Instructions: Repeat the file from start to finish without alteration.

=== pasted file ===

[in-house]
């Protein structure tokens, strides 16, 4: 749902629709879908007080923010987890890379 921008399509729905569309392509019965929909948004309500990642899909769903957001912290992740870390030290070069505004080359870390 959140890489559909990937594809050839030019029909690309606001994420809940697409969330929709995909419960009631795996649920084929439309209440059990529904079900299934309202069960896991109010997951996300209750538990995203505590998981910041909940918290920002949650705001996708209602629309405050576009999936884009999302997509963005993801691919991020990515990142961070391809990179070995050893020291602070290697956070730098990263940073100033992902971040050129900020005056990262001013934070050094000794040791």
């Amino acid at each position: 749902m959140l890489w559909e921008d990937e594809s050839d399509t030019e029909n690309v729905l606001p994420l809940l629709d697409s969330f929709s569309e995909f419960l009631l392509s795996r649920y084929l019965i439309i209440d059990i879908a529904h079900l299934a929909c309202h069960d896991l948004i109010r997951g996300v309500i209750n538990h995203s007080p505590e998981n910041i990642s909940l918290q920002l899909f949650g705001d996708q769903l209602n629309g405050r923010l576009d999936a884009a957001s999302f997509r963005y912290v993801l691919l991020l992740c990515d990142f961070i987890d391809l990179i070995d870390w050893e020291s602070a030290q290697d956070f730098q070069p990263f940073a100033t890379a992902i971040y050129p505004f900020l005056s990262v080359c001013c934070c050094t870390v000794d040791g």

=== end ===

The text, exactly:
[in-house]
């Protein structure tokens, strides 16, 4: 749902629709879908007080923010987890890379 921008399509729905569309392509019965929909948004309500990642899909769903957001912290992740870390030290070069505004080359870390 959140890489559909990937594809050839030019029909690309606001994420809940697409969330929709995909419960009631795996649920084929439309209440059990529904079900299934309202069960896991109010997951996300209750538990995203505590998981910041909940918290920002949650705001996708209602629309405050576009999936884009999302997509963005993801691919991020990515990142961070391809990179070995050893020291602070290697956070730098990263940073100033992902971040050129900020005056990262001013934070050094000794040791």
């Amino acid at each position: 749902m959140l890489w559909e921008d990937e594809s050839d399509t030019e029909n690309v729905l606001p994420l809940l629709d697409s969330f929709s569309e995909f419960l009631l392509s795996r649920y084929l019965i439309i209440d059990i879908a529904h079900l299934a929909c309202h069960d896991l948004i109010r997951g996300v309500i209750n538990h995203s007080p505590e998981n910041i990642s909940l918290q920002l899909f949650g705001d996708q769903l209602n629309g405050r923010l576009d999936a884009a957001s999302f997509r963005y912290v993801l691919l991020l992740c990515d990142f961070i987890d391809l990179i070995d870390w050893e020291s602070a030290q290697d956070f730098q070069p990263f940073a100033t890379a992902i971040y050129p505004f900020l005056s990262v080359c001013c934070c050094t870390v000794d040791g």